Is Turner really the best representative for England? Can any work be determined for Cypress or Ireland? The discussion on Twitter is better than Reddit, and most informative.

Can you identify the works? I’ll list those I can figure out in comments. Please help identify others if you can.

Tip of the old scrub brush to Simon Kuestenmacher on Twitter.


Trump is most like Millard Fillmore? Perhaps in his failures . . .

July 5, 2018

One story says Queen Victoria commented that Millard Fillmore was the handsomest man she'd ever met; true or not, imposing Trump's face on Fillmore doesn't improve anything. Illustration from BBC

One story says Queen Victoria commented that Millard Fillmore was the handsomest man she’d ever met; true or not, imposing Trump’s face on Fillmore doesn’t improve anything. Illustration from BBC

Millard Fillmore was a self-educated man, an ardent reader, the founder of the White House library.

Millard Fillmore understood the strategic geography of Japan, an opened Japan up to the world.

Has Trump done anything beneficial? Logical? Based on good, accurate information?

We may have a bone to pick with BBC.

BBC’s article, by Jude Sheerin from the Washington bureau, actually is quite well done. The article compares the nativism in Fillmore’s time, to which Fillmore fell victim, with Trump’s nativism — and the comparison is troubling.

In the end, the Whigs refused to nominate Fillmore to run for his own term in 1852 (he had succeeded President Zachary Taylor on Taylor’s death, remember); Fillmore was courted by the American Party, better known to school kids as the Know-Nothings. Fillmore led the Know-Nothings to a crushing defeat in 1852 (they did get Maryland), but the Whigs never recovered either. In 1856, partly in the ashes of the Whigs, rose the Republican Party to run John C. Fremont for President.

And in 1860, the new Republican Party managed to knock a homerun, getting Abraham Lincoln elected to the presidency on the party’s second try.

“What is past is prologue,” the wall of the National Archives tells us, and Santayana warns that those who do not remember history will repeat it. What lessons can we learn from comparing Donald Trump to Millard Fillmore?

Other than the fact that Fillmore was actually quite a bit better looking, that is.


Deer in a lake, Oregon — stunning photo, a fake

April 15, 2018

From @BestEarthPix on Twitter:

It's a mule deer, in a lake. Which lake? Who was the lucky/skilled photographer? No details.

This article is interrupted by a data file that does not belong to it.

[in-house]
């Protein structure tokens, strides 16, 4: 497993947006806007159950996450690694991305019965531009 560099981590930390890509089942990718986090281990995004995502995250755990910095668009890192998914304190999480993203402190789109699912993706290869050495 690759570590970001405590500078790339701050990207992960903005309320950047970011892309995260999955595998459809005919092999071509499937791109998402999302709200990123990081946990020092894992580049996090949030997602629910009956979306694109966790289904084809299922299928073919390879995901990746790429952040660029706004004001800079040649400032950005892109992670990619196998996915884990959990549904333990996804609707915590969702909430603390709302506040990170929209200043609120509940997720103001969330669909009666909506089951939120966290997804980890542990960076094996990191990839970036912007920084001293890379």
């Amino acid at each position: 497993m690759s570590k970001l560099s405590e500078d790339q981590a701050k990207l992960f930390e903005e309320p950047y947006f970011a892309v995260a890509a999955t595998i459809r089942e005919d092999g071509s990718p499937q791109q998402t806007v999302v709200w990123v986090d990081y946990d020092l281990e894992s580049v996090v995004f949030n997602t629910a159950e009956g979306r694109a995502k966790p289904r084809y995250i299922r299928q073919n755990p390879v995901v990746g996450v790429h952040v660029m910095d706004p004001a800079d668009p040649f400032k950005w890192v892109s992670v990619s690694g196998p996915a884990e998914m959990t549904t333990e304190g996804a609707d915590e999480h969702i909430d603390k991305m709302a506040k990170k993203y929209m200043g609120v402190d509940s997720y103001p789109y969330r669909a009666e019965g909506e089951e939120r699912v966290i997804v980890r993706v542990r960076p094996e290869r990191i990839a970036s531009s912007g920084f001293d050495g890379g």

Frustratingly, the only information from @BestEarthPix is “Oregon, USA.” It’s a mule deer, in a lake. Which lake? Who was the lucky/skilled photographer? No details.

Can you supply details? The photographer should get credit, I think.

Update: This site, 500px, attributes the photo to Stijn Dijkstra. But Amazon.com/UK leads me to believe this is a sunrise at Yellowstone Lake, with a deer’s profile PhotoShopped in. See “Sunrise at Yellowstone Journal” and this photo.

From "Sunrise at Yellowstone Lake Journal," available from Amazon.com/UK

From “Sunrise at Yellowstone Lake Journal,” available from Amazon.com/UK

Further update: It’s a stock photo from Alamy, PhotoShopped.

The Flat Mountain arm of Yellowstone Lake at sunrise, Yellowstone National Park, Wyoming, 2016. Image courtesy Neal Herbert/Yellowstone National Park. Gado Images/Alamy Stock Photo

How disappointing, and maddening, that what looks like a great image turns out to be faked.


Best show on God’s Earth, free!

January 13, 2018

Tourists in Arches National Park, in Utah. Arches is one of five National Parks in Utah.

Tourists in Arches National Park. Arches is one of five National Parks in Utah.

Utah.com lists the days in the coming year when entry to National Parks is free. Utah.com is a promotional site for Utah, where several National Parks are big tourist draws — so they have a bias.

It’s a good bias!

Alas, only four days so far:

FREE National Park Entrance Days 2018

January 15: Martin Luther King Jr. Day

April 1: First day of National Parks Week

September 22: National Public Lands Day

November 11: Veterans Day weekend